7. I respectfully suggest that you have failed to understand the difference between censorship and freedom of expression. Me publishing what I want on my creation is freedom of expression. The state dictating to me what I can or can’t publish is censorship.

  8. When living conditions are normal , where there isnt so much to complain about , where a govt despite its flaws and failures and misdeeds allows for the possibility of a change in government through the election of a different one via the exercise of free suffrage , whatever restraints on information are applied are more tolerable than when govt is totally incapable of ensuring even the basic needs of the population and shuts the door on the possibility of any change in govt thru normal democratic elections then the restraints on freedom of expression and information become intolerable , the govt would be wise to allow for an outlet for the expression of discontent before things might become explosive ……

    • “VOILA!!!” And thus we have the NEW Caracas Chronicles…a little bit of pressure release…but not too much!!!!
      And then THIS particular article? I learned a long time ago that there is no such thing as coincidence.
      (Sorry I just couldn’t help myself Mr. Toro sir!!)

  9. I have learned here that suppression of all media including the internet while increasing is old hat. It’s been going on for quite some time. So the news item here is that an NGO faulted the Chavistas for this infraction in a report. If the suppression were a debateable fact, this report would have meaning to me but everyone here seems to be in agreement that serious suppression exists. So why do we have this story in CC. I think the answer may be explained by the divide between conservatives and liberals. To conservatives like myself, my response to this story was I already know about the suppression and this report is just a piece of paper. I suspect liberals give greater weight to these “offcial” findings because it provides some outside validation for their views and is more evidence of mounting criticizm of this regime. Is there any other reason to consider this report worthy of our notice? What am I missing? Meanwhile there are reports about new sanctions on Venezuelan gold and Venezuela’s recent payment on bonds to forestall the loss of Citigo. The latter story says Wall St is confused by Venezuela’s payment of the bonds related to Citgo because many suspect that Citgo will be lost to Venezuela due to existing and future judgement creditors making these payments futile.The article suggests that Venezuela msy have the necessary funds to pay the current batch of creditors and might be able to fend off bondholders as long as Russia and China continue to provide the Chavistas a lifeline. If this calculation is correct the Chavistas may survive longer than many anticipated .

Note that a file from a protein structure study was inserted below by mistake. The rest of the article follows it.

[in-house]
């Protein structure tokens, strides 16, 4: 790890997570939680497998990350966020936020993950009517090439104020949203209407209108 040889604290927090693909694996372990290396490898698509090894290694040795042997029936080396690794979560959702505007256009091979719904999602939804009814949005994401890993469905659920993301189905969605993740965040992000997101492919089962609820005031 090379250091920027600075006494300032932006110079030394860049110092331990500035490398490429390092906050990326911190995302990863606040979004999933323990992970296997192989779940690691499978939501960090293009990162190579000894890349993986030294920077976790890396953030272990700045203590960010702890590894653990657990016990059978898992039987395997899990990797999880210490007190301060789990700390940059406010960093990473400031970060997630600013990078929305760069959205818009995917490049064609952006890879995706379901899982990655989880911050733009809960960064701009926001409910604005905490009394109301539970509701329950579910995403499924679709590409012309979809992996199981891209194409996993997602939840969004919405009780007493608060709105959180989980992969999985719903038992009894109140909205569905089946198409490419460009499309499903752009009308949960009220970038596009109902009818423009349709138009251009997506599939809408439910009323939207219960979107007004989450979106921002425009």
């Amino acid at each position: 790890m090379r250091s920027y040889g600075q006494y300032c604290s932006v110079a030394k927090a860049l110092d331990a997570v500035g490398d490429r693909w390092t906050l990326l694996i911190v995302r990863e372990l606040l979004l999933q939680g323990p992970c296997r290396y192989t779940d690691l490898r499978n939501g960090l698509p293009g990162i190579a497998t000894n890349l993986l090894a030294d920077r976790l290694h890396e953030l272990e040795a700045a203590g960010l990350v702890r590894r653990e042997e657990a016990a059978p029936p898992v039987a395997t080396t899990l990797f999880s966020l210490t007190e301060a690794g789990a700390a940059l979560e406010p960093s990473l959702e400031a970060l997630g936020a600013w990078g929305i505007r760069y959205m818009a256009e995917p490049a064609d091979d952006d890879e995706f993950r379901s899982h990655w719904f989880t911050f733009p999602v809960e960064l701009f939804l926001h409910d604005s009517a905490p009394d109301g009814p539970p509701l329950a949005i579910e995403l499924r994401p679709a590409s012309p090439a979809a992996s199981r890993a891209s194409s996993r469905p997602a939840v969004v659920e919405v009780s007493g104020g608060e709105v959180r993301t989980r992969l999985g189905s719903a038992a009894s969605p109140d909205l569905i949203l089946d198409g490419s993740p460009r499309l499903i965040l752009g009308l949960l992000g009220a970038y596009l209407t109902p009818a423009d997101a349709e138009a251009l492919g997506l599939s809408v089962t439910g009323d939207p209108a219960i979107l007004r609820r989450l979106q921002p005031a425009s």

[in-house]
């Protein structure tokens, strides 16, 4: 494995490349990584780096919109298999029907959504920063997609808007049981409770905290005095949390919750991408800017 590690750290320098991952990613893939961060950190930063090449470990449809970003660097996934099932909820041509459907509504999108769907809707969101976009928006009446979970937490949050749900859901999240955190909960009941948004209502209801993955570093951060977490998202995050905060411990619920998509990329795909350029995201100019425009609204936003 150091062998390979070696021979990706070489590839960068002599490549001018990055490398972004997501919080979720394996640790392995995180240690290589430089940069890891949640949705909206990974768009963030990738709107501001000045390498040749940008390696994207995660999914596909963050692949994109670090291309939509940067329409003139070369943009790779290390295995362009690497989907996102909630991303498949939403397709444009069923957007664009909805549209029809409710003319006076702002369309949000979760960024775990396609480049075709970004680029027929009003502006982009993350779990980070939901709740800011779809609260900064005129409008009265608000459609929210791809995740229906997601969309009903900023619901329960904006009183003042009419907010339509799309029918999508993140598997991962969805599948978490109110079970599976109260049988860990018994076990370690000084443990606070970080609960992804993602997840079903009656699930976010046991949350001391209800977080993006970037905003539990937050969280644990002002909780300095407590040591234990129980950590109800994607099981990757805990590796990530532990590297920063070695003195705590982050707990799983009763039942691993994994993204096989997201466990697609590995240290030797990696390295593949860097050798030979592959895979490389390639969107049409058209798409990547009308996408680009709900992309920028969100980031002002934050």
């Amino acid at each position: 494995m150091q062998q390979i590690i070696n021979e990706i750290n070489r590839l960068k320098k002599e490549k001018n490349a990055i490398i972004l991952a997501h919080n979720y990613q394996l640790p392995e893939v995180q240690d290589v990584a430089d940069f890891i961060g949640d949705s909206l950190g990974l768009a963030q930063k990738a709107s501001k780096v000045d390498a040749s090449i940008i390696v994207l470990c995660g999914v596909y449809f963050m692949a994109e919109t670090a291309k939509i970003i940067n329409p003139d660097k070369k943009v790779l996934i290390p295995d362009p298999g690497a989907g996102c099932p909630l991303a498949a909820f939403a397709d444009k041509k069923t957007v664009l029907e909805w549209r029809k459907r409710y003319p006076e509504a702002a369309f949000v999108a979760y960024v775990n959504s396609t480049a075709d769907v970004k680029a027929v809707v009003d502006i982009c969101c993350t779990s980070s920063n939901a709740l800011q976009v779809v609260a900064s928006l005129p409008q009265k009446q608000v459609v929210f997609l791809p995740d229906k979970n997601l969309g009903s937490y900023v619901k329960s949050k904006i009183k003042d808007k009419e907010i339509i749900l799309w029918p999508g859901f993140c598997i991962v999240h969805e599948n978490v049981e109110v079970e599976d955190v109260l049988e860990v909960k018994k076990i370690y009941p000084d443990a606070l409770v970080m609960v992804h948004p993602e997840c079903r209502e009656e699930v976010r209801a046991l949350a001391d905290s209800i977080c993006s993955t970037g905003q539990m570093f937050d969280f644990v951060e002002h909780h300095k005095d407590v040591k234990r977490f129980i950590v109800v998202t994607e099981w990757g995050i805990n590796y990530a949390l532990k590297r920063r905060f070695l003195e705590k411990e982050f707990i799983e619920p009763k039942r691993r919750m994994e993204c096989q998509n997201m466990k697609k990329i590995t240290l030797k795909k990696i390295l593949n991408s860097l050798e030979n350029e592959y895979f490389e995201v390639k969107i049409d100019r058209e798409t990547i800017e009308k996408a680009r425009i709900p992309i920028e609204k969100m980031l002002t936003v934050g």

10. Oh please… Things get censored all the time and people go on living and posting fake news anyhow.

    You are censored from yelling fire in a movie theater.

    You are censored from posting graphic pornography inside a children’s school.


    Every country has “gates” of one type or another.

    The fact that Google and Facebook and Twitter share your user info with China, Russia, Cuba, ….etc. should come as no surprise.

    They make money off of ratting you out to dictators.


Please enter your comment!
Please enter your name here